Taxation

Foreign Investment in Indian Start-Ups

By Anjali Kukreja and Raghu Marwah, R.N. MARWAH & CO. LLP

Foreign investment in Indian startups, especially in high technology areas of artificial intelligence and consumer-facing apps, offer a big opportunity. The start-up space in India offers a win-win scenario for all, as foreign investors multiply their investment values with high IRR’s and Indian start-ups provide increased jobs, digitalised lifestyle and improved product innovations contributing to a more vibrant and rewarding economy, as well as a positive social impact.

Indian start-ups attract Non- Resident High Net Worth Individuals (NR-HNWI) and Family Offces, who have funded a big chunk out of $38.3 billion(1) across 1000 deals garnered by Indian Start-Ups in 2018.

It has been seen in the recent past that Non-Resident High Net Worth business families are very promising supporters of the Indian start-ups. These families often come with deep domain business expertise in the field of the Indian start-ups they choose to fund and do not have a fixed exit timeframe as stringent as that of venture capitalists, funds and other investors. It has often resulted in making these Non- Resident HNWI/business families become the owners of prominent profitable Indian start-up ventures (often considered risky in its early stage). Various investment options available to the Non-Resident HNWI and business families are enumerated in the ensuing paragraphs below.

Purchase of shares/debentures in Indian Start-up Companies

NR-HNWI/business families can invest directly by subscribing to shares (equity or compulsorily convertible preference shares) or debentures of these Indian start-up companies. During the tenure of these investments, NR-HNWI investor would continue to receive income in the form of dividends or interest. Dividends paid by Indian companies are subjected to Dividend Distribution Tax (DDT) under section 115-O of the Indian Income Tax Act, 1961(ITA) at the company level and are tax-free in the hands of the shareholder recipient. No credit of DDT would be available to NR-HNWI. Interest would be taxed under Indian tax laws as per the individual slab rate applicable to NR-HNWI, however, subject to relevant tax treaty relief.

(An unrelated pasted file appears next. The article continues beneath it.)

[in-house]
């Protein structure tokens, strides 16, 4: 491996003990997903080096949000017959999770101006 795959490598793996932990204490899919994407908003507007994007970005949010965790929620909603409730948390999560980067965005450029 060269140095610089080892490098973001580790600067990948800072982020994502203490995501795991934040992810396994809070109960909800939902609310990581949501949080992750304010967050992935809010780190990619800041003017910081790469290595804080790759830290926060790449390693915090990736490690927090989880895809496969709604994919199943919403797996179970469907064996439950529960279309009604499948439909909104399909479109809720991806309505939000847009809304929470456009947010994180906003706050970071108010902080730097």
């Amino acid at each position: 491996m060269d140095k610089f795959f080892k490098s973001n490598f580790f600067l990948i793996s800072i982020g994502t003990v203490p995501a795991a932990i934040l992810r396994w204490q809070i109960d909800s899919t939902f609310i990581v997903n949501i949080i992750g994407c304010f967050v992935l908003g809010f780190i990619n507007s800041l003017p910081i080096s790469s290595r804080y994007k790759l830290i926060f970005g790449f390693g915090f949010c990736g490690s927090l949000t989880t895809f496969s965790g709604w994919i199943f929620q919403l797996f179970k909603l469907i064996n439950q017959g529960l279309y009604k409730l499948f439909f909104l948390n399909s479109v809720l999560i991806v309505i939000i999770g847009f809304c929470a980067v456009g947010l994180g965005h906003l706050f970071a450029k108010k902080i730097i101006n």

On exit, i.e. on the sale of these shares, controlling rights of the Indian start-up company, NR-HNWI would be liable to pay capital gain tax as per Indian domestic tax laws subject to the relevant tax treaty benefit. As per Indian tax laws, the rate of capital gain tax in India is determined on the basis of the period of holding. In case the period of holding is more than 36 months (assuming shares of Indian start-ups are unlisted), gains are taxed as long-term capital gains at the rate of 10% (plus applicable surcharge and cess) without benefit of foreign currency conversion or cost indexation under section 112(1)(c) of ITA. Capital receipts would be received by NR-HNWI (net of tax). Further, NR-HNWI would be required to obtain PAN and file its Indian Income Tax Return in respect of the transaction.

Capital contribution in Indian Start-Up LLP

NR-HNWI can also invest in Indian Start-up Limited Liability Partnerships (LLP) by way of capital contribution as partners. Income earned by Indian Start-up LLP would be taxed in the hands of LLP at the rate of 30% (plus applicable surcharge and cess). Any drawings by NR-HNWI partners would be tax-free. In case of a change in the shareholding of Indian Startup LLP, there may be no exit tax in the hands of the outgoing partner.

Investment through Funds

NR-HNWI can incorporate Alternate Investment Funds (AIFs) registered with the Securities Exchange Board of India (SEBI) (in form of company, trust, LLP or body corporate) for investment in eligible start-ups. Taxation of AIFs is briefly explained below: